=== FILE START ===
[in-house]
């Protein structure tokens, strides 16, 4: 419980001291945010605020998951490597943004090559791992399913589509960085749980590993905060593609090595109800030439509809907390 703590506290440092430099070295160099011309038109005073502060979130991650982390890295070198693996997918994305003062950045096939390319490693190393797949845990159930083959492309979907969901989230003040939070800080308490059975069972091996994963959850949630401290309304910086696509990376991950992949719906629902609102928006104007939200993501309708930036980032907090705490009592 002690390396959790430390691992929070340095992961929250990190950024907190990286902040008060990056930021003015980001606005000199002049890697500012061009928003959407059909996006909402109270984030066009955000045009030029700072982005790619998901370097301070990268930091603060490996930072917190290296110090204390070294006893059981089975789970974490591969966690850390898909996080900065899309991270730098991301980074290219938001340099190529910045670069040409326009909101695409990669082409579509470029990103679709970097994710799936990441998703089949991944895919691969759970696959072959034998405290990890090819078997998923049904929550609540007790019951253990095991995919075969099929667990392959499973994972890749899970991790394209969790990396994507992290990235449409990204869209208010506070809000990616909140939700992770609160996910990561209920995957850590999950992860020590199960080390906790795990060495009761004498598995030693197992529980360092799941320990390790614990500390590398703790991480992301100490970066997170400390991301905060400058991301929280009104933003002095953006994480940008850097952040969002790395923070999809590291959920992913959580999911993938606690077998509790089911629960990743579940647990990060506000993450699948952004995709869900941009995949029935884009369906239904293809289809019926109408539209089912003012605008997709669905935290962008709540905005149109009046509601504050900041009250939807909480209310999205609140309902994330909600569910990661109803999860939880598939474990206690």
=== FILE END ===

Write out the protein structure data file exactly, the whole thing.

[in-house]
């Protein structure tokens, strides 16, 4: 419980001291945010605020998951490597943004090559791992399913589509960085749980590993905060593609090595109800030439509809907390 703590506290440092430099070295160099011309038109005073502060979130991650982390890295070198693996997918994305003062950045096939390319490693190393797949845990159930083959492309979907969901989230003040939070800080308490059975069972091996994963959850949630401290309304910086696509990376991950992949719906629902609102928006104007939200993501309708930036980032907090705490009592 002690390396959790430390691992929070340095992961929250990190950024907190990286902040008060990056930021003015980001606005000199002049890697500012061009928003959407059909996006909402109270984030066009955000045009030029700072982005790619998901370097301070990268930091603060490996930072917190290296110090204390070294006893059981089975789970974490591969966690850390898909996080900065899309991270730098991301980074290219938001340099190529910045670069040409326009909101695409990669082409579509470029990103679709970097994710799936990441998703089949991944895919691969759970696959072959034998405290990890090819078997998923049904929550609540007790019951253990095991995919075969099929667990392959499973994972890749899970991790394209969790990396994507992290990235449409990204869209208010506070809000990616909140939700992770609160996910990561209920995957850590999950992860020590199960080390906790795990060495009761004498598995030693197992529980360092799941320990390790614990500390590398703790991480992301100490970066997170400390991301905060400058991301929280009104933003002095953006994480940008850097952040969002790395923070999809590291959920992913959580999911993938606690077998509790089911629960990743579940647990990060506000993450699948952004995709869900941009995949029935884009369906239904293809289809019926109408539209089912003012605008997709669905935290962008709540905005149109009046509601504050900041009250939807909480209310999205609140309902994330909600569910990661109803999860939880598939474990206690």